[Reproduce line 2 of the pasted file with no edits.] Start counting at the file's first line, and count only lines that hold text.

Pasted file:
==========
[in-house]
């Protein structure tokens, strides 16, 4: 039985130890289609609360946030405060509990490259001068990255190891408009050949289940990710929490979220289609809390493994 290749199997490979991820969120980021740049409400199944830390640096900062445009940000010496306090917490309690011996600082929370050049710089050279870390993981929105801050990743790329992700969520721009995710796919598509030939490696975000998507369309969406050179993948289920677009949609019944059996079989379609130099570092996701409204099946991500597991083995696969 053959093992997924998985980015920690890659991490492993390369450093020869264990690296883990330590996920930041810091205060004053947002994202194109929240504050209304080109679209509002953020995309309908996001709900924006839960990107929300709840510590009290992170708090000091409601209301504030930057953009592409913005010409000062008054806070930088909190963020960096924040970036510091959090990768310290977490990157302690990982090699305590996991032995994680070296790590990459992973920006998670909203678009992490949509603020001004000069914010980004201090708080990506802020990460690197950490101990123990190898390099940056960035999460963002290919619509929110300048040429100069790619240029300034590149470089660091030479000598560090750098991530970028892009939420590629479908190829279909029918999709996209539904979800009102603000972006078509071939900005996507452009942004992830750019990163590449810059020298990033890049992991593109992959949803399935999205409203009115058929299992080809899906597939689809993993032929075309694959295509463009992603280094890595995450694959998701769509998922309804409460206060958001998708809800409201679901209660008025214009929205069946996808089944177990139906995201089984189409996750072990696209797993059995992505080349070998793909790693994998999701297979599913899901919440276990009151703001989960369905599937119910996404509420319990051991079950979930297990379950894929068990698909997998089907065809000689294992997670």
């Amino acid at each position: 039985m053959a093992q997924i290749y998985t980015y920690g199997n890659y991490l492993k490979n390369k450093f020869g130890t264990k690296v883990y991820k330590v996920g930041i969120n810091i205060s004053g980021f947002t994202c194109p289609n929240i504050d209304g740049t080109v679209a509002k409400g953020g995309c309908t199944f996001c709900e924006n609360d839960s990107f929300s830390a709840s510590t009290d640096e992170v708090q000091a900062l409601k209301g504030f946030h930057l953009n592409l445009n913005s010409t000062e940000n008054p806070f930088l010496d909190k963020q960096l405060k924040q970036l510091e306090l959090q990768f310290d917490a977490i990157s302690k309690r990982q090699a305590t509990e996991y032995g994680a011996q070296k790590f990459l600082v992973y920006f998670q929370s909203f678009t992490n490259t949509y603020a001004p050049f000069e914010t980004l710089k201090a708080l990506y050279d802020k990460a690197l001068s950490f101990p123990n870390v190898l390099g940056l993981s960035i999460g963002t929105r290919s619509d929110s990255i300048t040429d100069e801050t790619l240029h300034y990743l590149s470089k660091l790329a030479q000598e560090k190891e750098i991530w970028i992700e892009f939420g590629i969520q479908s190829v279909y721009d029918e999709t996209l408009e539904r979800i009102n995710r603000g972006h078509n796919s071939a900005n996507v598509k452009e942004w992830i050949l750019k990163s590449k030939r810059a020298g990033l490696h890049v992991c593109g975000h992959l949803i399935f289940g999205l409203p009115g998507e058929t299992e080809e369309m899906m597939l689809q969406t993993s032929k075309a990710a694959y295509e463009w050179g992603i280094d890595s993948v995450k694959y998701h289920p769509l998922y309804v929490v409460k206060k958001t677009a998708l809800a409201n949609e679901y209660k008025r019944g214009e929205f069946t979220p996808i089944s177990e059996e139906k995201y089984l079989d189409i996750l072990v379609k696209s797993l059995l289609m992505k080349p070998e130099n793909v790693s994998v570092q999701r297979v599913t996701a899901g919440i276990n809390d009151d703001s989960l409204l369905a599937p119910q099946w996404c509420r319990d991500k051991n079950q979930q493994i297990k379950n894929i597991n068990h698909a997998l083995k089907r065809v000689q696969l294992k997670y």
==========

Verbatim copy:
């Protein structure tokens, strides 16, 4: 039985130890289609609360946030405060509990490259001068990255190891408009050949289940990710929490979220289609809390493994 290749199997490979991820969120980021740049409400199944830390640096900062445009940000010496306090917490309690011996600082929370050049710089050279870390993981929105801050990743790329992700969520721009995710796919598509030939490696975000998507369309969406050179993948289920677009949609019944059996079989379609130099570092996701409204099946991500597991083995696969 053959093992997924998985980015920690890659991490492993390369450093020869264990690296883990330590996920930041810091205060004053947002994202194109929240504050209304080109679209509002953020995309309908996001709900924006839960990107929300709840510590009290992170708090000091409601209301504030930057953009592409913005010409000062008054806070930088909190963020960096924040970036510091959090990768310290977490990157302690990982090699305590996991032995994680070296790590990459992973920006998670909203678009992490949509603020001004000069914010980004201090708080990506802020990460690197950490101990123990190898390099940056960035999460963002290919619509929110300048040429100069790619240029300034590149470089660091030479000598560090750098991530970028892009939420590629479908190829279909029918999709996209539904979800009102603000972006078509071939900005996507452009942004992830750019990163590449810059020298990033890049992991593109992959949803399935999205409203009115058929299992080809899906597939689809993993032929075309694959295509463009992603280094890595995450694959998701769509998922309804409460206060958001998708809800409201679901209660008025214009929205069946996808089944177990139906995201089984189409996750072990696209797993059995992505080349070998793909790693994998999701297979599913899901919440276990009151703001989960369905599937119910996404509420319990051991079950979930297990379950894929068990698909997998089907065809000689294992997670």